“Can you recognise the difference between real sentiment and sentimentality?” Falk asks during the Cavett interview. “We’ve made a picture that doesn’t have any sentimentality in it, but has a great deal of feeling in it.” No matter how good a soulless piece of work might appear, it is nothing until it has feeling in it. This seems to be, for the men in this scene, the most important thing to get across. “You’re not speaking to us,” Gus tells Leola. “Do you understand? You’re not speaking to us. You’re not talking to all these people.” Archie (Peter Falk) chimes in: “You’re not speaking to anybody. Not only us.” Harry (Ben Gazzara) prods her: “Where’s the warmth? Where’s the warmth? Where is the warmth?”
It’s tough to watch — it’s not as if the men set aside their disrespectful behaviour in this scene to deliver some profound treatise on honesty. Rather, the treatise is there, but buried under the same acts of rowdiness, bullying, and sexual harassment that foreground much of Husbands. The scene goes on and on, with the men permanently dissatisfied with Leola’s performance, and on some level it can feel as if they’re just fucking with her — putting her through torturous mind-games for their own entertainment. But there is a lesson to be found, under all the debauchery and sweat, in the lengthy and punishing process Leola is put through. “The most difficult thing in the world,” Cassavetes once said, “is to reveal yourself.” The very fact of how taxing this scene is perfectly reflects the arduous task of arriving at the truth. The scene is not easy because the process is not easy, and this is what Cassavetes seems to be telling us — that we must be relentless in our pursuit of honesty, and staunch in our refusal of anything even remotely false. We should demand the heart be revealed in all its lumpy, bleeding complexity, and anything else should make us want to vomit and die. We must not accept a cute imitation of the heart in place of the real thing. We must remember, in the words of the poet Amy Key, that “the heart is permanently gory”.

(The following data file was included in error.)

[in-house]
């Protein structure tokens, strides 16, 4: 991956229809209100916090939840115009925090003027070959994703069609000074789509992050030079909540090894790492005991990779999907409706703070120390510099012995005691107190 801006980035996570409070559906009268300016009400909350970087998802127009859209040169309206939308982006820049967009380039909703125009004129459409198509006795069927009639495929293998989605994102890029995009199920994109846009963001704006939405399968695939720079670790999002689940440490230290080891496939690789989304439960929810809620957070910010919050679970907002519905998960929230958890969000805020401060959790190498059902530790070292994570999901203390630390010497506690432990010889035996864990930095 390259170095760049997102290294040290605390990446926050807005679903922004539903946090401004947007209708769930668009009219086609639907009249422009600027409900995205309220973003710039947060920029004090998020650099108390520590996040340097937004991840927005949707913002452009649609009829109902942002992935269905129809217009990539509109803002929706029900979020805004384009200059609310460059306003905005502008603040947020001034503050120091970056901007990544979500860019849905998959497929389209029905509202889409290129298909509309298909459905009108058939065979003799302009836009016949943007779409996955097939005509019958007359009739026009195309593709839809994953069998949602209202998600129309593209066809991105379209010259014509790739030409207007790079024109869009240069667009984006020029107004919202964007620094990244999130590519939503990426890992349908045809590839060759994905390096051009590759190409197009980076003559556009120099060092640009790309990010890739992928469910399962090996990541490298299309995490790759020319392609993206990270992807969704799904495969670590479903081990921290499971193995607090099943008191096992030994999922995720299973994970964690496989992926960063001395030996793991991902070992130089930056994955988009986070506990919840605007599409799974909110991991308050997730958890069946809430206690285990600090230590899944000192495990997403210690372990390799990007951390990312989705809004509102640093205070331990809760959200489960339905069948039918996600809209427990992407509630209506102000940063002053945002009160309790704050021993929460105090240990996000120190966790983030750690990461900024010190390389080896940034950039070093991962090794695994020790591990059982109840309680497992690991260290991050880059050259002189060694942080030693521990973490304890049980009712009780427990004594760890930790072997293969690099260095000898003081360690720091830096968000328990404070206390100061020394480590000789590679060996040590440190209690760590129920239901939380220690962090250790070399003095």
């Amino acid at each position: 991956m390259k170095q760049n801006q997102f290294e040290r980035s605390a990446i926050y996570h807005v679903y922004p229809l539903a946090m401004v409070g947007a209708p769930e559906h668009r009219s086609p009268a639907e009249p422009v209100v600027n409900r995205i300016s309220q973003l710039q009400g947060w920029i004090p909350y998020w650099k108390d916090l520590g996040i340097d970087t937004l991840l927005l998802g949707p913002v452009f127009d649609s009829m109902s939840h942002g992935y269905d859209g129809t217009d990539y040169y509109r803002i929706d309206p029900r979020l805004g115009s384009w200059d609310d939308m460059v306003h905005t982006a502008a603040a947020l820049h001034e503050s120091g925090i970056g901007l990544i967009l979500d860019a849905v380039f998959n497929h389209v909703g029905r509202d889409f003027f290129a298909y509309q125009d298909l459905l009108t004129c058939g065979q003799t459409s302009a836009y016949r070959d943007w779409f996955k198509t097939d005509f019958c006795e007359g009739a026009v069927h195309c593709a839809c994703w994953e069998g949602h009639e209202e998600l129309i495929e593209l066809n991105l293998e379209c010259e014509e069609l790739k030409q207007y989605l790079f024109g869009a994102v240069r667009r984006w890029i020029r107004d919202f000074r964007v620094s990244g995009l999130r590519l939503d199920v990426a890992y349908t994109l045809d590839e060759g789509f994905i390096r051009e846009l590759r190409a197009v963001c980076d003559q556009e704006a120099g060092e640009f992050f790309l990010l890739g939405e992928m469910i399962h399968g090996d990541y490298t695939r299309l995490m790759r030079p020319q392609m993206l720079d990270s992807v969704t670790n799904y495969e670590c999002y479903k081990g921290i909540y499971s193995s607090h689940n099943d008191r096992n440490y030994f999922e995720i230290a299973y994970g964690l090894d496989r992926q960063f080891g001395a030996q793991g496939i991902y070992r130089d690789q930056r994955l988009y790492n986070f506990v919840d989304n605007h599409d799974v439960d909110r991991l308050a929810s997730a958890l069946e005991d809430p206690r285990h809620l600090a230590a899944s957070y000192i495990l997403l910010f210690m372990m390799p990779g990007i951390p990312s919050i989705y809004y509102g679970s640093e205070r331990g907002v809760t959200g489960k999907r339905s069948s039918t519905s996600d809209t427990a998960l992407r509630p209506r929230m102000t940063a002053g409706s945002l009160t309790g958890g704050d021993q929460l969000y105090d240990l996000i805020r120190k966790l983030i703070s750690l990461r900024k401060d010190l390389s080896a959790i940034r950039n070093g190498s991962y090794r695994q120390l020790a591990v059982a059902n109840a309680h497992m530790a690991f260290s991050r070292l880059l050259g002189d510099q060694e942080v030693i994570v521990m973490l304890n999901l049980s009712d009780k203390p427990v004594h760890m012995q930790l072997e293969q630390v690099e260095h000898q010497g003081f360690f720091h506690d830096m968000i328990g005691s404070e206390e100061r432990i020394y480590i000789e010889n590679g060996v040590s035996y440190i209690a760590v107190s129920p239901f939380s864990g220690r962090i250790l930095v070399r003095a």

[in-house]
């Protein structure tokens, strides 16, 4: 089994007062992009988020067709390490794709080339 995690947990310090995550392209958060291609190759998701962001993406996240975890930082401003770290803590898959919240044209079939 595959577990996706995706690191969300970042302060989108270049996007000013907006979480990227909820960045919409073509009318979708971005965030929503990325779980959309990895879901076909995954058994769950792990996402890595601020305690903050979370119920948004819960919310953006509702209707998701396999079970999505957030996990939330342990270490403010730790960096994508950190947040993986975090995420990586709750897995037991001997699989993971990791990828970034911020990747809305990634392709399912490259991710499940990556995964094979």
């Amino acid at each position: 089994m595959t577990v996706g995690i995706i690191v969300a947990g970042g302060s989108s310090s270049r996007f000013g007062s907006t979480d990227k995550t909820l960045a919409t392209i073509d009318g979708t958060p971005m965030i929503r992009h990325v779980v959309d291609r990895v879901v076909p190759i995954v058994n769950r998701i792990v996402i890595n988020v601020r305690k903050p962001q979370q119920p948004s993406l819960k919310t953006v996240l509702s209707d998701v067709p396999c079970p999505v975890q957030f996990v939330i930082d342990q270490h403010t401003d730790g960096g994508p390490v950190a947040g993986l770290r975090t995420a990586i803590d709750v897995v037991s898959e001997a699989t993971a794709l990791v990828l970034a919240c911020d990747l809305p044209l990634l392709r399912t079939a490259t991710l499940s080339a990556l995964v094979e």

1 Cassavetes on Cassavetes, Ray Carney & John Cassavetes, 2001
Husbands comes to the Criterion Collection on May 26, 2020.
Ivana Brehas is a writer and filmmaker living in Naarm (Melbourne). She has written for Dazed, Bright Wall/Dark Room, The Big Issue, 4:3 and more. She also makes lil videos. Contact her at www.ivanabrehas.com.